These pretty little bubbles are actually bug sperm

Springtails have evolved a rather strange way of mating. The males of these tiny soil-dwelling arthropods never actually get to meet their partners — instead, they deposit drops of sperm on sticks for discriminating females.

Male members of the springtail species, O. cincta, make no effort to meet females. Instead, they roam around leaves, pausing every now and then for a few seconds, leaving behind white stalks topped by globes that hold about 1,000 sperm (sounds suspiciously like my high school experience). These globules are covered in a shiny coating that preserves the sperm for up to two days.

As Susan Milius of Science News reports, this leads to some unconventional male-to-male competition. As biologist Zaira Valentina Zizzari points out, rivals search for sperm just to destroy it. And by destroy she means they eat it. Milius writes:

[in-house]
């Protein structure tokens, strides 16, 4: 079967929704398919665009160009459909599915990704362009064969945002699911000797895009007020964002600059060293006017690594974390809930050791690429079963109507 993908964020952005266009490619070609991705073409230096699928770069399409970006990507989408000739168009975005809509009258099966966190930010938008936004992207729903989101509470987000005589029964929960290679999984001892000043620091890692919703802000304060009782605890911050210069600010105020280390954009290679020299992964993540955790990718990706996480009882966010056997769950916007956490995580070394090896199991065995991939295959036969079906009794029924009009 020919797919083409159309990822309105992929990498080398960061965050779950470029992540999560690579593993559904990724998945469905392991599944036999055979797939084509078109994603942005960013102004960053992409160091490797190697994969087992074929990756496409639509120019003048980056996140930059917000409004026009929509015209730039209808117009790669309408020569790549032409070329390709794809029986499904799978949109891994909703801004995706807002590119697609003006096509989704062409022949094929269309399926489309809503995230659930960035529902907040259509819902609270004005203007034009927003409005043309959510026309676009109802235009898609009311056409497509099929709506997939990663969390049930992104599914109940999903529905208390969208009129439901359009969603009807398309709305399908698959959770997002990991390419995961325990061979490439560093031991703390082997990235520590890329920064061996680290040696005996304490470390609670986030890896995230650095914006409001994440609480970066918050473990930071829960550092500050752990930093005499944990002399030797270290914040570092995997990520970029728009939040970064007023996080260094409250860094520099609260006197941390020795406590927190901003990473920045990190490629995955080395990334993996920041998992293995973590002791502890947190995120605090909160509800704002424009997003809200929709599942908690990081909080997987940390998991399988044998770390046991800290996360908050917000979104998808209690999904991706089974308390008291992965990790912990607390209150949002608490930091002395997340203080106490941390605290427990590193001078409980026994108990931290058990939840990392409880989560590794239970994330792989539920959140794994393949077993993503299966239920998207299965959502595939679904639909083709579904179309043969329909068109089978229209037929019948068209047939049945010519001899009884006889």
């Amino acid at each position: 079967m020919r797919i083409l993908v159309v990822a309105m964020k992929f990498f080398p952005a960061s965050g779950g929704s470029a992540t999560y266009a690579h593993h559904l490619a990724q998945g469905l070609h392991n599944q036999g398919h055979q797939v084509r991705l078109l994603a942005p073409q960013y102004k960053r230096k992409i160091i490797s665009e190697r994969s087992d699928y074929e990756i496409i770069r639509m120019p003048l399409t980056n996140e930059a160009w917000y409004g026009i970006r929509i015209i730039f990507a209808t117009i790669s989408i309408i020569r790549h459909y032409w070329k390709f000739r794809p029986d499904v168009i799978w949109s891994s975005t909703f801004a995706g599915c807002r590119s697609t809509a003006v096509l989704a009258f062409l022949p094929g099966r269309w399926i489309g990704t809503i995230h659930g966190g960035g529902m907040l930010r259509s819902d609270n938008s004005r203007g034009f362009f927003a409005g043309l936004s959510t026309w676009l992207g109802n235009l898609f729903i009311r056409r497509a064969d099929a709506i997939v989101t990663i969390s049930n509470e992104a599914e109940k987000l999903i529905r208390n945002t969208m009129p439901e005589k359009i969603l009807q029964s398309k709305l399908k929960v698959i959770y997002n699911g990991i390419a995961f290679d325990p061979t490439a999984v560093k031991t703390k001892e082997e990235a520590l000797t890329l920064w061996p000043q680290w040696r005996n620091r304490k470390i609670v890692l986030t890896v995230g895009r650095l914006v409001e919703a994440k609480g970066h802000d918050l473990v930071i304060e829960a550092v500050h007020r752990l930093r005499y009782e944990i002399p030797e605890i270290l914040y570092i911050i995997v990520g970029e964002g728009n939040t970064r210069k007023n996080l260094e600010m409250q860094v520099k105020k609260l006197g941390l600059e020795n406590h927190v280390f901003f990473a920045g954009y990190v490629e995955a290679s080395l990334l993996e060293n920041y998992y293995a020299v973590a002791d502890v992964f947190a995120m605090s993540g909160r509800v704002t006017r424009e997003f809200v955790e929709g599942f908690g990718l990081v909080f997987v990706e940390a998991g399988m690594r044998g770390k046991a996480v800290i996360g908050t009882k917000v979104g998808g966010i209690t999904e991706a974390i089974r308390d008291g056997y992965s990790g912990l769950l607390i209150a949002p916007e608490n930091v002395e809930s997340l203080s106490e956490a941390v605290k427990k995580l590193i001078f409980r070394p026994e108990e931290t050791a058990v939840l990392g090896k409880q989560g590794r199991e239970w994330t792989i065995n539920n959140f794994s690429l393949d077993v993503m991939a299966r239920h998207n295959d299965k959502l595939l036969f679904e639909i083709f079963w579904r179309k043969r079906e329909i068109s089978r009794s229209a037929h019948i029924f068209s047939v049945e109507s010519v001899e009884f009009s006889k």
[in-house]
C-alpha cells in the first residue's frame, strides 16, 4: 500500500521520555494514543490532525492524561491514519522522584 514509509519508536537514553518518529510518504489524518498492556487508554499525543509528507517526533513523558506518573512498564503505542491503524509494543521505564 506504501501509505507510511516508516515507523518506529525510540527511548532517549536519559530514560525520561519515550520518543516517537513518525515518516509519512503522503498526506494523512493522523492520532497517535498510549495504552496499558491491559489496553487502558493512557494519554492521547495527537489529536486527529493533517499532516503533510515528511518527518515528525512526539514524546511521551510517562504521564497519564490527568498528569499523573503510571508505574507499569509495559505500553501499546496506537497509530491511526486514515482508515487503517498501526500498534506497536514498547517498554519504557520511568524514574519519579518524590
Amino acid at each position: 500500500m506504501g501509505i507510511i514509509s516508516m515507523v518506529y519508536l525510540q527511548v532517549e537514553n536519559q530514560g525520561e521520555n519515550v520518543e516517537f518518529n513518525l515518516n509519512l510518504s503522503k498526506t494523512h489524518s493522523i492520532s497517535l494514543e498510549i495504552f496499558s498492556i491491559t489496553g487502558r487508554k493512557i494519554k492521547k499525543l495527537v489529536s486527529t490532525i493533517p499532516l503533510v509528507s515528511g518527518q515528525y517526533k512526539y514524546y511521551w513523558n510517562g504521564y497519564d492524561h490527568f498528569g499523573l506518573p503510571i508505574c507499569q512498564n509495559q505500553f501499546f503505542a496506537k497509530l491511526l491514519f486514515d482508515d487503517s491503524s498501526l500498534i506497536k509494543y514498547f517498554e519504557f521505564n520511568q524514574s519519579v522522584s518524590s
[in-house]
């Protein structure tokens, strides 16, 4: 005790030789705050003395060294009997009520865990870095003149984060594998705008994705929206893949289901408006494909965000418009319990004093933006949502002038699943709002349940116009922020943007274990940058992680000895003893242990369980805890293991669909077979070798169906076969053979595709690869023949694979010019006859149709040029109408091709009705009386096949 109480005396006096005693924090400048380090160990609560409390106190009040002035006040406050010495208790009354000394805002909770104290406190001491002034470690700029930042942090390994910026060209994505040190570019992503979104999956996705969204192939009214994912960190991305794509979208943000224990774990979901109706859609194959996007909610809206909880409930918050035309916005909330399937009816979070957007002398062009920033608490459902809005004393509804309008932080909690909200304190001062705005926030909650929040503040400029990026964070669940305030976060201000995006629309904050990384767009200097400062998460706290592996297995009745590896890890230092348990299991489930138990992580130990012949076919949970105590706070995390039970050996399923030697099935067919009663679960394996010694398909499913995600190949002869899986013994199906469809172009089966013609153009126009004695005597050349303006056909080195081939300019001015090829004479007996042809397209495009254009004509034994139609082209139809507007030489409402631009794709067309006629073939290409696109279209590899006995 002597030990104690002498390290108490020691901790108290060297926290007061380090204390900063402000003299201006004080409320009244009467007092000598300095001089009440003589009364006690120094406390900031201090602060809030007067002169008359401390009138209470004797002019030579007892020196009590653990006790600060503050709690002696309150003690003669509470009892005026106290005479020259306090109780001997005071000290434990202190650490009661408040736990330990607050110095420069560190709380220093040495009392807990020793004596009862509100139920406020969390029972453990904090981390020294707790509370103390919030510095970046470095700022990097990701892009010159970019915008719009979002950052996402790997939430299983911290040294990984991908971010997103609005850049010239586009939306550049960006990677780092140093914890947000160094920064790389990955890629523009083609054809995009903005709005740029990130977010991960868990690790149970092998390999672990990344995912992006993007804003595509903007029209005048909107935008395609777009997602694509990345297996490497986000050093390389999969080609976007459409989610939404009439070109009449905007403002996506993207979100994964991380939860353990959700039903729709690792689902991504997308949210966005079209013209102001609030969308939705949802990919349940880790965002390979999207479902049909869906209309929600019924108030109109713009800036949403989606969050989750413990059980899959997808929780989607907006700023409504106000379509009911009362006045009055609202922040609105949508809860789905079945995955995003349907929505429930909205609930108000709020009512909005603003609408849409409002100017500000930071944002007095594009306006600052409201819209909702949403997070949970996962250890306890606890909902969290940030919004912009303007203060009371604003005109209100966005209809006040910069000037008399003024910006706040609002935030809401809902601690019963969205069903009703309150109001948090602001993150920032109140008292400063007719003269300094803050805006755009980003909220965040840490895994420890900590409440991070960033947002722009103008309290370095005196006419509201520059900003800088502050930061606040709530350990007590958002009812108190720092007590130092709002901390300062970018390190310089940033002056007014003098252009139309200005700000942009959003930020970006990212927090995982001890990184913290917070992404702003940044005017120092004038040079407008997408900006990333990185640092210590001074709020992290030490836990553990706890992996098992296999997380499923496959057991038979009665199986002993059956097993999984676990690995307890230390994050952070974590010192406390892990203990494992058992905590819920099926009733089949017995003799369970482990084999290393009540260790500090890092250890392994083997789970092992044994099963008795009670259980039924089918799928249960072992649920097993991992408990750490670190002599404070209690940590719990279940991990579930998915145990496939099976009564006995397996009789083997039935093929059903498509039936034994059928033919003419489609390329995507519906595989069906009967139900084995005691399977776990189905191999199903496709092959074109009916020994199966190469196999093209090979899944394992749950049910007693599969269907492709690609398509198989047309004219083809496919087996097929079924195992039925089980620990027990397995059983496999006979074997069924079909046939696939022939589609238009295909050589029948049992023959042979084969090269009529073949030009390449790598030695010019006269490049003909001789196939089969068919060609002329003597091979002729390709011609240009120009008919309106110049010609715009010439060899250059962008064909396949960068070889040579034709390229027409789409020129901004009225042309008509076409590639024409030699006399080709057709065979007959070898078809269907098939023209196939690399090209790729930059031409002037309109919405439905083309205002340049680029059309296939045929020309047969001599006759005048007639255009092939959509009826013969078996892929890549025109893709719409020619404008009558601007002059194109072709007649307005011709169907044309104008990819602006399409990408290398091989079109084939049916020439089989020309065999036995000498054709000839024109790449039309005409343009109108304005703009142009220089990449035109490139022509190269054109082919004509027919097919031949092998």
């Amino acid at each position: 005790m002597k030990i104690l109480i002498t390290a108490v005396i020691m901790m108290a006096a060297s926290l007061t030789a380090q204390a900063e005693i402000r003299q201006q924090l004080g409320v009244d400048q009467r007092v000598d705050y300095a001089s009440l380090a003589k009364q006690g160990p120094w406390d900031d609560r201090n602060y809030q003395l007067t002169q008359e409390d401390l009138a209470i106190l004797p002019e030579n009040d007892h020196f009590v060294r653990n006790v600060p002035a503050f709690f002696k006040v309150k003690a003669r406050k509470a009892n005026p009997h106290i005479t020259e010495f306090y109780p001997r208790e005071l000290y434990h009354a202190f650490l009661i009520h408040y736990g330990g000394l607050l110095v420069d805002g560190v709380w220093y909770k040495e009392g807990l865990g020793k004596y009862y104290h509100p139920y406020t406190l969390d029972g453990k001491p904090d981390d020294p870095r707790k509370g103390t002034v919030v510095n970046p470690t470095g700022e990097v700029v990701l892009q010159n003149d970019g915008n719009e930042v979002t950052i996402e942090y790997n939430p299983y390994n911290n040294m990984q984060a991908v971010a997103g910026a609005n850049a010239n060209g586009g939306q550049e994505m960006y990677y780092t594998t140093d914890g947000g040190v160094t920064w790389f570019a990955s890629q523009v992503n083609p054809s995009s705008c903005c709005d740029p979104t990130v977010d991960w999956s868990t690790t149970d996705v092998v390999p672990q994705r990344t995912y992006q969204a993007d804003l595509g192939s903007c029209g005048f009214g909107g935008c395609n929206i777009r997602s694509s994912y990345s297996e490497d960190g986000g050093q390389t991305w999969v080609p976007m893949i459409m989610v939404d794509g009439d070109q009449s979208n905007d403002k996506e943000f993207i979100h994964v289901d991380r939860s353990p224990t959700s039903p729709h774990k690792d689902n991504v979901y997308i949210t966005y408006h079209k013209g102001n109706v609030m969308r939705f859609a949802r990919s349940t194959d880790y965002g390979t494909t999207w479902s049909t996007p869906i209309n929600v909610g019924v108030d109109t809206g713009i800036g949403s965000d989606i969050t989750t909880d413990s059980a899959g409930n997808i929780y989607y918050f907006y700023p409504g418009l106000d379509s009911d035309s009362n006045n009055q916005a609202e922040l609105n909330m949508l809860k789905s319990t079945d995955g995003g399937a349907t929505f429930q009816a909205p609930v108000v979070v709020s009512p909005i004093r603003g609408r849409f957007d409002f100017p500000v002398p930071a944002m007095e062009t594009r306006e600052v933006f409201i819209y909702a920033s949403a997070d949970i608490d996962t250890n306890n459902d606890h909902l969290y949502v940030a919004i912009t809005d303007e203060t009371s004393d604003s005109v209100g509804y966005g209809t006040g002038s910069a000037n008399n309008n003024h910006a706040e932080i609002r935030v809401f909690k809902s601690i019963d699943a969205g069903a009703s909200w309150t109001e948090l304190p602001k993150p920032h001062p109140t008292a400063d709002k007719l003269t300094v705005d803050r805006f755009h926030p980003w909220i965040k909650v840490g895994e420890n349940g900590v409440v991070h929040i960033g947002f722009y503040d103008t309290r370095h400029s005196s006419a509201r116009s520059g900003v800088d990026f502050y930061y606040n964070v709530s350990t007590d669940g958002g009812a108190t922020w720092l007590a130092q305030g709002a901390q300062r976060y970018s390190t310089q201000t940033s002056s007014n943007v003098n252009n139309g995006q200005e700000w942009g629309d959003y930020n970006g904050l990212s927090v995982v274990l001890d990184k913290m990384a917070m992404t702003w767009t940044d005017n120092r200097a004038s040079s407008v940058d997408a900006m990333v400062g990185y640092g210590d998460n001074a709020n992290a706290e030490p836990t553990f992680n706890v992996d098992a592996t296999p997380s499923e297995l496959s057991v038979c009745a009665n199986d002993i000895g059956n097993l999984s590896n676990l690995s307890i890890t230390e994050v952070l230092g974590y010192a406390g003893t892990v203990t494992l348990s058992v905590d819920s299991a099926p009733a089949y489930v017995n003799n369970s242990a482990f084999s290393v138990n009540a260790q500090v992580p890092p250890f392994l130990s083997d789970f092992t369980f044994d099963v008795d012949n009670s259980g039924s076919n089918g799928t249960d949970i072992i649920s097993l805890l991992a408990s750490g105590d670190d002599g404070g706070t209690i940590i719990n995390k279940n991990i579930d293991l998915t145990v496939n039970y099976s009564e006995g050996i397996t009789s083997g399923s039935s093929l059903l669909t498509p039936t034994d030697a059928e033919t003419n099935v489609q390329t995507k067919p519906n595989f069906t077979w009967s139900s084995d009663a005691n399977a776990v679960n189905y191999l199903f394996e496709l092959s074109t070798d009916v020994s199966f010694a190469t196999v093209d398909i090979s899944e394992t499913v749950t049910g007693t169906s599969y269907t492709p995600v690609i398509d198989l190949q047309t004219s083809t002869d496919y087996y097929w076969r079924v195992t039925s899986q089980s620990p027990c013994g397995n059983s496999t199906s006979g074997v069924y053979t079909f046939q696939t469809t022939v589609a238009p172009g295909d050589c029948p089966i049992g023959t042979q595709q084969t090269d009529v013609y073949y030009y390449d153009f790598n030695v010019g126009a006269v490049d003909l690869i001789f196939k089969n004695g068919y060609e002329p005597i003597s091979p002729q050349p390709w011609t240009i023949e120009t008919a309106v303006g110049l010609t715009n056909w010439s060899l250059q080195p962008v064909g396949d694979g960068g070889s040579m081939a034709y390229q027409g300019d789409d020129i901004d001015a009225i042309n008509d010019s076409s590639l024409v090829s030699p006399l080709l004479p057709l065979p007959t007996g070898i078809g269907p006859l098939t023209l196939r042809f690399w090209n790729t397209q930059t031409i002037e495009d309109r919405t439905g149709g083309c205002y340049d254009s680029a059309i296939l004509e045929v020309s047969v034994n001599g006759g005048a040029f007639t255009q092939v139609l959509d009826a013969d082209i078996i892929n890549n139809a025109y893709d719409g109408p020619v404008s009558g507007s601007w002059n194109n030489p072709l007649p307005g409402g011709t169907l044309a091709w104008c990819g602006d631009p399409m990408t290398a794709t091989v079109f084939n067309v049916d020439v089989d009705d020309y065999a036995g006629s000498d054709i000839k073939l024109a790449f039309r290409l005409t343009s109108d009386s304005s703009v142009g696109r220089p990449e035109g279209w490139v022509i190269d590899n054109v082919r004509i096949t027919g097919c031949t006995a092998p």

Given the rivalry, it wouldn't be surprising if males engaged in an arms race to produce more sperm stalks than their competitors. But Zizzari was surprised to discover that male O. cincta make fewer sperm packages when a competitor is sperm-dotting the neighborhood. Maybe he's enhancing the few he makes with extra sex appeal, Zizzari mused. To test the idea, she offered lab females a choice of globes from males with rivals or those made by an uncrowded guy.

Given the two options, "some females just sit and wait — and suddenly you see a female running to a sperm droplet and picking it up," Zizzari says. Others make the rounds of droplets on offer, gently touching them with their antennae. "Then she's not convinced, and she goes for another round."

Only 60% of females reached a decision within 15 minutes. Most of those who committed to the sperm then touched their reproductive tract opening to a droplet produced by a male troubled by a nearby rival.

More about indirect sperm transfer at Science News. And here's a link to Zizzari's study (pay-walled). Image via Zizzari.